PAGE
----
It’s now the offseason, which means folks start heavily
stalking monitoring the social media habits of NBA players, and not 48 hours removed from the Finals, J.R. Smith set off the first five-alarm “like.”
The fearless Cleveland Cavaliers guard, who shot 58 percent from 3-point range in his team’s five-game series loss to the Golden State Warriors, or someone running his Instagram account, put his stamp of approval on a Photoshopped post of Carmelo Anthony in a Cavs uniform with LeBron James.
The post, created by user @president_dope and shared on Bleacher Report, featured the caption, “Yo Mel … you know what to do!” — along with a plea for free-agent forward Blake Griffin to join them on a Cavaliers team that was just outmanned by a stacked Warriors squad. The possibility remains someone with access to Smith’s account “liked” the photo, but that like has remained up for hours.
Regardless, why wouldn’t Smith like the thought of Anthony providing reinforcements on the Cavs? The two played together for almost a decade from 2006-15, reaching a Western Conference Finals with the Denver Nuggets and capturing a No. 2 seed in the Eastern Conference with the New York Knicks. LeBron and ‘Melo also won a pair of Olympic gold medals playing together for USA Basketball.
The Knicks have made no secret of their intention to shop Anthony this summer, as team president Phil Jackson told the media at his exit interview in April, “We’ve not been able to win with him on the court at this time and the direction of our team is that he is a player that would be better somewhere else, and using his talents somewhere else where he can win and chase that championship.”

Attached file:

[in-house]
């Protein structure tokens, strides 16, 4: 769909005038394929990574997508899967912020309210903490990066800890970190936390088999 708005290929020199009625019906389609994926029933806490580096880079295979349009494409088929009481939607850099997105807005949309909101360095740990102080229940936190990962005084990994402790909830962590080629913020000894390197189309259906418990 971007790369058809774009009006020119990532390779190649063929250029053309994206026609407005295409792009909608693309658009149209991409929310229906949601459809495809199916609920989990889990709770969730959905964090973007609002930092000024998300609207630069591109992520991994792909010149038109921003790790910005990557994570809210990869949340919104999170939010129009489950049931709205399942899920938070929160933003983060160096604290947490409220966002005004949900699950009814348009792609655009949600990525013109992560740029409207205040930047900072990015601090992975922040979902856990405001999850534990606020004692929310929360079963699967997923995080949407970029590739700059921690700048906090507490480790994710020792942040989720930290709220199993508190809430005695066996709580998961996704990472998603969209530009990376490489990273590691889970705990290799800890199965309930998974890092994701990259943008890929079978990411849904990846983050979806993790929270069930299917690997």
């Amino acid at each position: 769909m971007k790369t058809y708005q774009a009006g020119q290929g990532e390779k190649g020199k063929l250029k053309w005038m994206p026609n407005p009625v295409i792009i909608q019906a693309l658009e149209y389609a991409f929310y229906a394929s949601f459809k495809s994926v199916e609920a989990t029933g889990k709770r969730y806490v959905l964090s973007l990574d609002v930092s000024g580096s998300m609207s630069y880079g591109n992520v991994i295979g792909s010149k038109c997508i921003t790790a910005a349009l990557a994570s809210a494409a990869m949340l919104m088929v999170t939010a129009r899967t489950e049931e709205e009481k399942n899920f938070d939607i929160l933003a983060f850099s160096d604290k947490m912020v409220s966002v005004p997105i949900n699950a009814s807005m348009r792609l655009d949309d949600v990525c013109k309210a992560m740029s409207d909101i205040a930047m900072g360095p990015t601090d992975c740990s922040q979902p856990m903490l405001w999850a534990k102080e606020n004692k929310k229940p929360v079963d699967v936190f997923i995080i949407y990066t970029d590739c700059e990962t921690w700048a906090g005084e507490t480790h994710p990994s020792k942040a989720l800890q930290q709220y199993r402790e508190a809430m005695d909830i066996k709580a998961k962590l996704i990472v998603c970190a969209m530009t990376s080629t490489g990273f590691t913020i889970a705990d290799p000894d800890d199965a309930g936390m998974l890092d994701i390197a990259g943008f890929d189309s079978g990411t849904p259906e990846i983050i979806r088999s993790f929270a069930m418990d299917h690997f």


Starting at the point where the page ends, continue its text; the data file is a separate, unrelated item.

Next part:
There is little doubt Anthony could help the Cavs improve their already potent offense to keep pace with the Warriors, but the question is what it would cost to obtain the 12-time All-Star. With no first-round pick to trade and needing to match salaries in a deal for a maxed-out ‘Melo, who has two years and $54 million left on his contract, Cleveland would most likely have to part ways with Kevin Love.
The thought of trading a 28-year-old Love for the 33-year-old Anthony at the detriment of an already shaky defense should give Cavs GM David Griffin pause, so long as LeBron doesn’t threaten to leave as a free agent in 2018 without Anthony’s support. Given the potential for desperation by both Jackson and Griffin in such a scenario, LeBron and ‘Melo joining forces in Cleveland isn’t as wild as it may seem.
It’s certainly less crazy than trying to figure out the Cavaliers’ path to challenging the Kevin Durant-led Warriors again by monitoring Smith’s likes on Instagram. Now, excuse me while I try to decipher what Isaiah Thomas following Gordon Hayward on social media means for the future of the Boston Celtics.
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